BOOK REVIEW: Whispers Through a Megaphone by Rachel Elliott
Reviewed by Steph O’Connell
Miriam hasn’t left her house in three years, and cannot raise her voice above a whisper. But today she has had enough, and is finally ready to rejoin the outside world.
There was an unbroken stranger inside Miriam Delaney – the same age but louder, the same height but taller.
That stranger is now a woman and she is still buried deep. She is a doll inside a doll. Pull a string on the outer doll and nothing happens. Pull a string on the inner doll and she speaks. Trouble is, no one can hear the inner doll. No one knows she’s there.
Meanwhile, Ralph has made the mistake of opening a closet door, only to discover with a shock that his wife Sadie doesn’t love him, and never has. And so he decides to run away.
Feline logic told her that he had dragged himself here to die. Why else would he have turned up in the woods at 11.30 p.m. on 4th August with no bag, no possessions, just a wallet, a phone, and a guitar?
But the cat was wrong.
He hadn’t come here to die.
Miriam and Ralph’s chance meeting in a wood during stormy weather marks the beginning of an amusing, restorative friendship, while Sadie takes a break from Twitter to embark on an intriguing adventure of her own. As their collective story unfolds, each of them seeks to better understand the objects of their affection, and their own hearts, timidly refusing to stand still and accept the chaos life throws at them.
“My dad used to make people swoon, back in his heyday. Women used to stare at his bottom.”
“He had a nice one, apparently.”
“And did he?”
“Have a nice bottom?”
“I couldn’t say.”
“Well, I’m his son. It would be really weird if I went around saying that my dad had a nice bottom.”
“Technically speaking you do go around saying that, otherwise we wouldn’t be having this conversation.”
At the opening of this novel, the reader could be forgiven for confusing it with Lost & Found. We’re presented with a similar style of writing – quirky, funny, entertaining; and a similar theme runs through both novels – people finally discovering who they are and what they want after years of unhappiness.
This is a quick read, which is easy to lose yourself in, but it has its downfalls.
All of the quirk: This is a book full of quirky writing about quirky characters, whose heads are full of quirky thoughts. The thing about quirk, though, is that its power comes from being peculiar or unexpected, and when everyone is quirky, it loses its edge.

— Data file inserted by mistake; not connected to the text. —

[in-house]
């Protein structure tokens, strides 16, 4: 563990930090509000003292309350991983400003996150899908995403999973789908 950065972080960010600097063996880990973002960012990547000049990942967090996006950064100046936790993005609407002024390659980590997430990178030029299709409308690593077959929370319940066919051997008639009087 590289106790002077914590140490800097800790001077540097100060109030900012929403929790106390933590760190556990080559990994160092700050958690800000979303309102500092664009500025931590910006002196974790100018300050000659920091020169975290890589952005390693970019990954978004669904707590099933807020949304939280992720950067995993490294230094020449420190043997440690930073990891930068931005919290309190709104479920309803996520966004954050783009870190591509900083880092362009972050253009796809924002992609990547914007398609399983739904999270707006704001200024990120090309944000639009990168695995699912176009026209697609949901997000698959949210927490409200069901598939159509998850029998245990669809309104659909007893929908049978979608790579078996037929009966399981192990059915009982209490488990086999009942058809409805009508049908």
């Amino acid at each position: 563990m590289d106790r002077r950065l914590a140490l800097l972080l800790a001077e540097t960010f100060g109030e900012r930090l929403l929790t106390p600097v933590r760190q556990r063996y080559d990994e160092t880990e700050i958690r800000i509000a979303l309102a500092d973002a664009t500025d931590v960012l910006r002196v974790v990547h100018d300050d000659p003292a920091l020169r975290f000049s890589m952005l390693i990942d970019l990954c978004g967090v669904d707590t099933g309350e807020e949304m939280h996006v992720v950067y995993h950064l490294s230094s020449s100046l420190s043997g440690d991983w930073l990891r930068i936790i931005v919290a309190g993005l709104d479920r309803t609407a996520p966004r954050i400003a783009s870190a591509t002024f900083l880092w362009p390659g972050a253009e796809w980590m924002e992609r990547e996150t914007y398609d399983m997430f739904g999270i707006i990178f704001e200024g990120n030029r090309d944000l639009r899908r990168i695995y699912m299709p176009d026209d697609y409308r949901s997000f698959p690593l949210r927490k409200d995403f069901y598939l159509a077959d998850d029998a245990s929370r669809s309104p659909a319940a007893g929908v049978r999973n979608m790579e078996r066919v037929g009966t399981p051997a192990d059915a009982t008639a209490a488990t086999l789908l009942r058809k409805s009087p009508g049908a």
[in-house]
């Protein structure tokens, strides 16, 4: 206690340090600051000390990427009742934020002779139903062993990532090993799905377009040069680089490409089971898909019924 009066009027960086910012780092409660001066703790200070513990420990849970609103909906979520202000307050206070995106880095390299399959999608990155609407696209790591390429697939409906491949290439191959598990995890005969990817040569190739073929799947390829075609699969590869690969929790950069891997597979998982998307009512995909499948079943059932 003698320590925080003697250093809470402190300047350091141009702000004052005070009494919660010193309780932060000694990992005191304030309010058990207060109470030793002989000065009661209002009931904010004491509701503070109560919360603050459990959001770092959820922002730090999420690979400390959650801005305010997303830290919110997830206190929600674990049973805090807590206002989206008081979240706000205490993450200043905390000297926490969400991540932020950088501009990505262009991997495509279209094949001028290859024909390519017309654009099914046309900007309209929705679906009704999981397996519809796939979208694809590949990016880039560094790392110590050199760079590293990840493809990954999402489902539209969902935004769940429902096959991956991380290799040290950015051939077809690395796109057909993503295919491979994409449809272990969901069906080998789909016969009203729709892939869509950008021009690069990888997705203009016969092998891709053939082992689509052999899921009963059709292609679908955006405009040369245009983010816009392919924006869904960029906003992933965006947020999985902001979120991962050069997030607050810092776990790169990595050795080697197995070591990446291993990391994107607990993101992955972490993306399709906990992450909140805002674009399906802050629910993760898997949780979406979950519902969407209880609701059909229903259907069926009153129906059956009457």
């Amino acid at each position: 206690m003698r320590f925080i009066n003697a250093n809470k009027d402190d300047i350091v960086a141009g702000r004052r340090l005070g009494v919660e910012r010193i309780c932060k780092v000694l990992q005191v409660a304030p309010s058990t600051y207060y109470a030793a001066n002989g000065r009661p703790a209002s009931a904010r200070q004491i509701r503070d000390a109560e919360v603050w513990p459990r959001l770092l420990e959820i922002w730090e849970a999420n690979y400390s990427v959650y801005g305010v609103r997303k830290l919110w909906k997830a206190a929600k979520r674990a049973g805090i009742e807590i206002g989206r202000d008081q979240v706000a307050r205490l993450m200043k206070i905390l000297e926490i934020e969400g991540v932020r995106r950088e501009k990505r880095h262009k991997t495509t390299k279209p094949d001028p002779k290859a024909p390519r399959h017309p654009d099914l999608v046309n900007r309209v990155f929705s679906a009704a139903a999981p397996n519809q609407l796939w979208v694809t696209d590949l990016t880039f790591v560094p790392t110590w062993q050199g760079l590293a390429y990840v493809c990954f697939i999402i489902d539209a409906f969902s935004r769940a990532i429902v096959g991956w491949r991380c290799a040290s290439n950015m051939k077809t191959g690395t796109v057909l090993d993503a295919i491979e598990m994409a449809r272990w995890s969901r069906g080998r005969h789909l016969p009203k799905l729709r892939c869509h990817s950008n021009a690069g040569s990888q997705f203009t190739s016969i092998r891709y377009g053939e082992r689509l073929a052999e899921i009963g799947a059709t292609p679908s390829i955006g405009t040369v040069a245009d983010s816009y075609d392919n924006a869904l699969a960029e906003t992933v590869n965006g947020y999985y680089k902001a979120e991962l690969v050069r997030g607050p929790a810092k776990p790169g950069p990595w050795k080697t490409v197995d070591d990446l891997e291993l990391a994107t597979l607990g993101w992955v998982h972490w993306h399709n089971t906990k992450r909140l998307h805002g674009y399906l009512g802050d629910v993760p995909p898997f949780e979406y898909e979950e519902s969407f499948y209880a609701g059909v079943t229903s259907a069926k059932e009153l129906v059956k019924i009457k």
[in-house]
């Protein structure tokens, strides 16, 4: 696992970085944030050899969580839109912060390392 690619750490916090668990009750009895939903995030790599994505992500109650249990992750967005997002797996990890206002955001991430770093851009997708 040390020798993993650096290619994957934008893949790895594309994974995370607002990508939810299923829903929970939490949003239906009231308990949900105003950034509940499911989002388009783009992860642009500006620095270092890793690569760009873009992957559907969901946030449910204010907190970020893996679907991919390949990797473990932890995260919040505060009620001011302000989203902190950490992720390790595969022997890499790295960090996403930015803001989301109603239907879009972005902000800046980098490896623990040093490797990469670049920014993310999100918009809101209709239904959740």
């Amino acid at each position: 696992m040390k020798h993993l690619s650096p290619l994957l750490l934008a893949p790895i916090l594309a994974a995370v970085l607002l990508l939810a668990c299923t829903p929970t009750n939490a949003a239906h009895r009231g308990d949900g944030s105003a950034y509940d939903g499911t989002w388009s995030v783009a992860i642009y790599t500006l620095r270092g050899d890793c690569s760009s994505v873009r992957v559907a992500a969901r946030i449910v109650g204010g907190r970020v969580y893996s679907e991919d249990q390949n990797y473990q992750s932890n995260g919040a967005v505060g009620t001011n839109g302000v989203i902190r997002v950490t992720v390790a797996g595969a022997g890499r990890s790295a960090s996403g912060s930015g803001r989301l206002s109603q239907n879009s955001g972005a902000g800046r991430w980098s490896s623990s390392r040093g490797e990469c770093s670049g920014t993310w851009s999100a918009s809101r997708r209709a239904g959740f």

Omnipresent point of view: Observing the thoughts and actions of many characters isn’t always a bad thing, but when a scene jumps back and forth between the thoughts of one character and the thoughts of another, it can get mighty crowded. Perhaps this was intentional, to try and show how the noise of our technology obsessed lives can get in the way of what’s really important, but it did detract from the reading experience for this reviewer.
Dialogue as narrative: A fair chunk of the “dialogue” in this novel was told in narrative, in a somewhat passive way that isn’t always bad in small doses, but started to grate after the first hundred pages of this novel.
At its heart, and if we look into who I suspect to be the real main character under all the noise of the others, this is a story about a girl who grew up oppressed. Miriam spent her whole life under the shadow of her overbearing mother, who trained her not to speak louder than a whisper, treated her terribly, and manipulated her out of thinking that anyone else cared what happened to her.
I whisper therefore I am not told off.
I whisper therefore I am not an irritation.
I whisper therefore I am.
Her mother died three years before the novel begins, but Miriam still can’t raise her voice above a whisper.
Miriam lost many mothers that day. The mad one. The one who was sometimes nice. The one she loved, despite herself, and the one she hated. The one who provided a roof, water, food. The one who made her feel unsafe. And most devastating of all, the mother she never had – all hope of her, gone. The mothers had drowned, they were all underwater.
She doesn’t know how to live in the world because her mother never taught her how, so she decided to remove herself from it.
Miriam’s hibernation is three years old today, but numbers can be deceptive, three years can feel like three decades. Hibernation ages like a dog, so three is about twenty-eight, depending on the breed, and this one is kind, protective, it keeps the world at bay.
This is the story of her deciding to leave the house and figure out what her life is going to be, how she climbs out from under the memory of her mother, how she comes to see her mother’s lies and realise that people care about her, even now.
At its heart, this is a touching story about one woman’s attempts to reclaim her life, and all the people whose paths she crosses. It’s just a shame they were all loud enough to drown out her whispers.
*It should also be noted that this book contains some pretty heavy spoilers for the film The Awakening, as a way to explain some of Miriam’s psyche, so watch that first if you were planning on it.*
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